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  • Writer's pictureChasingBuffaloesandBeyond

Explore Grand Staircase-Escalante National Monument

Updated: Sep 22, 2022

The last area to be mapped in the United States - Grand Staircase-Escalante National Monument is the size of the state of Delaware, spanning across 1.87 million acres in Southern Utah. The rugged, remote beauty of this area is just beginning to be fully explored and includes slot canyons, natural bridges, arches and absolutely astonishing rock formations for those that choose to venture down the path less explored! Along it's roads and trails you will find complete solace and the area is beckoning to those who love adventure! If you have a couple days while traveling through Southern Utah, spend some time enjoying this beautiful place - here is how we spent a couple days exploring Grand Staircase-Escalante National Monument.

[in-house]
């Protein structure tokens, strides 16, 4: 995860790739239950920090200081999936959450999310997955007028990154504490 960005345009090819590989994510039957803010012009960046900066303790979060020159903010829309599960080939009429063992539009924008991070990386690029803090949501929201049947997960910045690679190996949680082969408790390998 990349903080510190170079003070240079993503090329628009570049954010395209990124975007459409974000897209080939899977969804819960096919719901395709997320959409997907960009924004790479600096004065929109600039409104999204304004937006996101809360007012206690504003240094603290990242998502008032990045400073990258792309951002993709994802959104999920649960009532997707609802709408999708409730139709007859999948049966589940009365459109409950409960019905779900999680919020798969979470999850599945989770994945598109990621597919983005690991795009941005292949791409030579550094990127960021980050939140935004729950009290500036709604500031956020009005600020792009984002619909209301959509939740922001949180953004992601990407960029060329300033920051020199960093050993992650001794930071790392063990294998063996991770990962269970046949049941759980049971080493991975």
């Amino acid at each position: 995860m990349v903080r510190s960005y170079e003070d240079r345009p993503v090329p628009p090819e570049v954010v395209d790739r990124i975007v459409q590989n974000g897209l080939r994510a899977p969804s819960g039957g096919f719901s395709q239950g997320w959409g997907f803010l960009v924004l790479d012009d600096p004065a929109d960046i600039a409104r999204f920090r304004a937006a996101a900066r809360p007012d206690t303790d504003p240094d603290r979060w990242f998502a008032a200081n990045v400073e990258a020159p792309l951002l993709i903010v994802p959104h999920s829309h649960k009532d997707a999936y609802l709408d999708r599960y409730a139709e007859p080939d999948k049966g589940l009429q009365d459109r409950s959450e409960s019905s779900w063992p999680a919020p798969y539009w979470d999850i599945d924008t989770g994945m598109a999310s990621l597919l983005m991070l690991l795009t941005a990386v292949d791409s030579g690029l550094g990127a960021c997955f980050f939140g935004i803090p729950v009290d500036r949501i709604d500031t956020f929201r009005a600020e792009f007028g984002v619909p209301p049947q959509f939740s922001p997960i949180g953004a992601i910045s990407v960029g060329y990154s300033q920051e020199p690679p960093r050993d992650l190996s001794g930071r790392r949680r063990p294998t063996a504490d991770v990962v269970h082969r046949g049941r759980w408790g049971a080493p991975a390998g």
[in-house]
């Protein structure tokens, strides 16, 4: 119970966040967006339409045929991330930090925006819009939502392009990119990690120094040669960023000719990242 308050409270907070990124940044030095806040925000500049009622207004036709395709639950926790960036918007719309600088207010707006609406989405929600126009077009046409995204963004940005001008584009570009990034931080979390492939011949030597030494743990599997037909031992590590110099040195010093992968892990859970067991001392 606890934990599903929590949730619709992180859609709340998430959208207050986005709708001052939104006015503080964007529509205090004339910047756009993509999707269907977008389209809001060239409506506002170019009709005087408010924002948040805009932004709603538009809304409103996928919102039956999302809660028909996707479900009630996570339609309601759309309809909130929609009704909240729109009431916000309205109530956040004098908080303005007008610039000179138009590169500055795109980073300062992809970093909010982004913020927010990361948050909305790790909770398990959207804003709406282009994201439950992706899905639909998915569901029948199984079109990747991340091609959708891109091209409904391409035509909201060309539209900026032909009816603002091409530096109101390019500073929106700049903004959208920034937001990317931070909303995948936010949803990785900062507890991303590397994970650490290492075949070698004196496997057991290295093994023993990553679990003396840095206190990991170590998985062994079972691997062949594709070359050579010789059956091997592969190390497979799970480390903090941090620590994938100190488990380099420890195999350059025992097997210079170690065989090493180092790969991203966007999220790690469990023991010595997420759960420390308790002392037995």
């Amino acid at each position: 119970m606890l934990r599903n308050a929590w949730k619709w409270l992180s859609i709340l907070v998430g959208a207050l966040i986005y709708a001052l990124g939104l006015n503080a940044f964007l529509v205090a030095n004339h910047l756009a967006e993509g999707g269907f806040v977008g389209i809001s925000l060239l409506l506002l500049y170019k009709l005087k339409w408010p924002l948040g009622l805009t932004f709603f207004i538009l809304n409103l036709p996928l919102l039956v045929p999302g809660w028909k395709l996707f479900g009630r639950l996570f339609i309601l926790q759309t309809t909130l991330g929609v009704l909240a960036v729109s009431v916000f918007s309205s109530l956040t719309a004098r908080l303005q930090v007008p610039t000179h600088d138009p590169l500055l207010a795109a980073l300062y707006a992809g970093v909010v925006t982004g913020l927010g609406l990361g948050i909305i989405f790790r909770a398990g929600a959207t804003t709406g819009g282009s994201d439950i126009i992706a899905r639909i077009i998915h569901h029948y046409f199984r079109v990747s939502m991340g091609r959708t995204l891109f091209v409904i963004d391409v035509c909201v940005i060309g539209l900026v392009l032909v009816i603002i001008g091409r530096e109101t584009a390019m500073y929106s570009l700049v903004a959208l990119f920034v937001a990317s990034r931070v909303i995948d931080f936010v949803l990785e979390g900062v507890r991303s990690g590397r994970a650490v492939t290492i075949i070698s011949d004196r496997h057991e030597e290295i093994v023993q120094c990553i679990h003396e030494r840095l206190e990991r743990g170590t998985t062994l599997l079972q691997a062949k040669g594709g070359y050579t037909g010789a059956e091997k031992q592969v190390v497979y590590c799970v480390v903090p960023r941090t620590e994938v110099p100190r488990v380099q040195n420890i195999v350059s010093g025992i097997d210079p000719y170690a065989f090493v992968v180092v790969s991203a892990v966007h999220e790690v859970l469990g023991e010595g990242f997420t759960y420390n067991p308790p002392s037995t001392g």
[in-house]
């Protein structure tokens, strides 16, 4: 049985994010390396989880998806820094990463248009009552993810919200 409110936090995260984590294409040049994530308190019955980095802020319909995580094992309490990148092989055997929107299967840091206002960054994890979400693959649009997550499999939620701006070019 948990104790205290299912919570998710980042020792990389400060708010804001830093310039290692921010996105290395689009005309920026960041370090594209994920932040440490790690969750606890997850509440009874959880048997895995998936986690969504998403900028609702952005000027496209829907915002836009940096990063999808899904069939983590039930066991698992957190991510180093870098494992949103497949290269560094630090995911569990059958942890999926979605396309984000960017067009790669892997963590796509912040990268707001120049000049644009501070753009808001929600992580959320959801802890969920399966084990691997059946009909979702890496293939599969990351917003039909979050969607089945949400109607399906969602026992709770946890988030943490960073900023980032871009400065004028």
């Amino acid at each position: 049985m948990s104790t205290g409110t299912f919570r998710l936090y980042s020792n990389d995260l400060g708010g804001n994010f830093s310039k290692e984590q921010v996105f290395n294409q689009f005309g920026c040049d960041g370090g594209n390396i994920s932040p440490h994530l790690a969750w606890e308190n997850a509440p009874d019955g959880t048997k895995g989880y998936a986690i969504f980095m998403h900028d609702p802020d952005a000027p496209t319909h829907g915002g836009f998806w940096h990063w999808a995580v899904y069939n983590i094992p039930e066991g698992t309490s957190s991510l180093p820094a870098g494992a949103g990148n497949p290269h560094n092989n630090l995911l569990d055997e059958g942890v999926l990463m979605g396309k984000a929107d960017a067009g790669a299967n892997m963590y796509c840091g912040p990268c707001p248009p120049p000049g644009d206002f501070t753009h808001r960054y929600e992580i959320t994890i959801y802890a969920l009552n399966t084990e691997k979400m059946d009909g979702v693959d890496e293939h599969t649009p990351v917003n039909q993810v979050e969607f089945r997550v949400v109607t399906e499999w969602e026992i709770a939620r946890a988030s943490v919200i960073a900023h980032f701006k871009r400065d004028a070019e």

Large rock formations in Devils Garden, Grand Staircase-Escalante National Monument.
Stunning scenery found in Devils Garden within Grand Staircase-Escalante National Monument


Escalante Petrified Forest State Park

Burr Trail Road

Hole-in-the-Rock Road

-Devil's Garden

-Dry Fork Trailhead

Kodachrome Basin State Park

Grosvenor Arch



If you're looking for a place to camp while visiting Grand Staircase-Escalante National Monument then Escalante Petrified Forest State Park is a great base! We spent a couple nights here as we explored the area and loved staying at this campground! Located near the town of Escalante, just off of Utah's Scenic Hwy 12, Escalante Petrified Forest State Park is situated along the shores of Wide Hollow Reservoir. In addition to access to Wide Hollow Reservoir, the park also offers some great trails through the petrified forests providing some up close views to the unique petrified wood found in the area. To read more about visiting this park - Click Here.

Overlooking the campground and Wide Hollow Reservoir at Escalante Petrified Forest State Park.
The Escalante Petrified Forest State Park - great place to camp!